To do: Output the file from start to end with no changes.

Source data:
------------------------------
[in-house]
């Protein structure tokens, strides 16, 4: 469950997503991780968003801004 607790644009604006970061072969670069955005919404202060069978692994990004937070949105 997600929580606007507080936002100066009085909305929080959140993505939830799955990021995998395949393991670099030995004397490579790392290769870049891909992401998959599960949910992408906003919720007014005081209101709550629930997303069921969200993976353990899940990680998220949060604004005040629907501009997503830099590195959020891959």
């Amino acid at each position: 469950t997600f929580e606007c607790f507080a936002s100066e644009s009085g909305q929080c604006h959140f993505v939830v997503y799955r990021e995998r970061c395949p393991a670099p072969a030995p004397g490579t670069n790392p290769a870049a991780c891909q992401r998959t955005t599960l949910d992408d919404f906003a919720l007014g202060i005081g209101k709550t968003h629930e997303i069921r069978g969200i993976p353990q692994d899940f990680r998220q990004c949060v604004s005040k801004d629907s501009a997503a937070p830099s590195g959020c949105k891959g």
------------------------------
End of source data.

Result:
[in-house]
């Protein structure tokens, strides 16, 4: 469950997503991780968003801004 607790644009604006970061072969670069955005919404202060069978692994990004937070949105 997600929580606007507080936002100066009085909305929080959140993505939830799955990021995998395949393991670099030995004397490579790392290769870049891909992401998959599960949910992408906003919720007014005081209101709550629930997303069921969200993976353990899940990680998220949060604004005040629907501009997503830099590195959020891959």
């Amino acid at each position: 469950t997600f929580e606007c607790f507080a936002s100066e644009s009085g909305q929080c604006h959140f993505v939830v997503y799955r990021e995998r970061c395949p393991a670099p072969a030995p004397g490579t670069n790392p290769a870049a991780c891909q992401r998959t955005t599960l949910d992408d919404f906003a919720l007014g202060i005081g209101k709550t968003h629930e997303i069921r069978g969200i993976p353990q692994d899940f990680r998220q990004c949060v604004s005040k801004d629907s501009a997503a937070p830099s590195g959020c949105k891959g």